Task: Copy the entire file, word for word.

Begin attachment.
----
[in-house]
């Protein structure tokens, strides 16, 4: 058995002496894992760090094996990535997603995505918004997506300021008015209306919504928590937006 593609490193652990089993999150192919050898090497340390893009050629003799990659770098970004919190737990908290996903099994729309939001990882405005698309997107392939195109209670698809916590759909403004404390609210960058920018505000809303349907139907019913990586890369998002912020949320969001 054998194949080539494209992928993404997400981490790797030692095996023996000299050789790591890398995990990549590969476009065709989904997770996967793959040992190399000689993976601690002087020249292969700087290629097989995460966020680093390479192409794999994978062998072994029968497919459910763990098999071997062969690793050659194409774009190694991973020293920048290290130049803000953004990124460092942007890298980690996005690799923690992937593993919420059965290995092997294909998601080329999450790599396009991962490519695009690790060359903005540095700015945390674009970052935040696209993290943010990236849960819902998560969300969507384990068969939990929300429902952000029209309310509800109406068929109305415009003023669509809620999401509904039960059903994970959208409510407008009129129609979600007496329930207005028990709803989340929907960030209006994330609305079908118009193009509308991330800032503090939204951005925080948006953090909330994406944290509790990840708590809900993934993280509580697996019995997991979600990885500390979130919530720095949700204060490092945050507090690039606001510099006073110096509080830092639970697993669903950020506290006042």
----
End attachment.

[in-house]
């Protein structure tokens, strides 16, 4: 058995002496894992760090094996990535997603995505918004997506300021008015209306919504928590937006 593609490193652990089993999150192919050898090497340390893009050629003799990659770098970004919190737990908290996903099994729309939001990882405005698309997107392939195109209670698809916590759909403004404390609210960058920018505000809303349907139907019913990586890369998002912020949320969001 054998194949080539494209992928993404997400981490790797030692095996023996000299050789790591890398995990990549590969476009065709989904997770996967793959040992190399000689993976601690002087020249292969700087290629097989995460966020680093390479192409794999994978062998072994029968497919459910763990098999071997062969690793050659194409774009190694991973020293920048290290130049803000953004990124460092942007890298980690996005690799923690992937593993919420059965290995092997294909998601080329999450790599396009991962490519695009690790060359903005540095700015945390674009970052935040696209993290943010990236849960819902998560969300969507384990068969939990929300429902952000029209309310509800109406068929109305415009003023669509809620999401509904039960059903994970959208409510407008009129129609979600007496329930207005028990709803989340929907960030209006994330609305079908118009193009509308991330800032503090939204951005925080948006953090909330994406944290509790990840708590809900993934993280509580697996019995997991979600990885500390979130919530720095949700204060490092945050507090690039606001510099006073110096509080830092639970697993669903950020506290006042």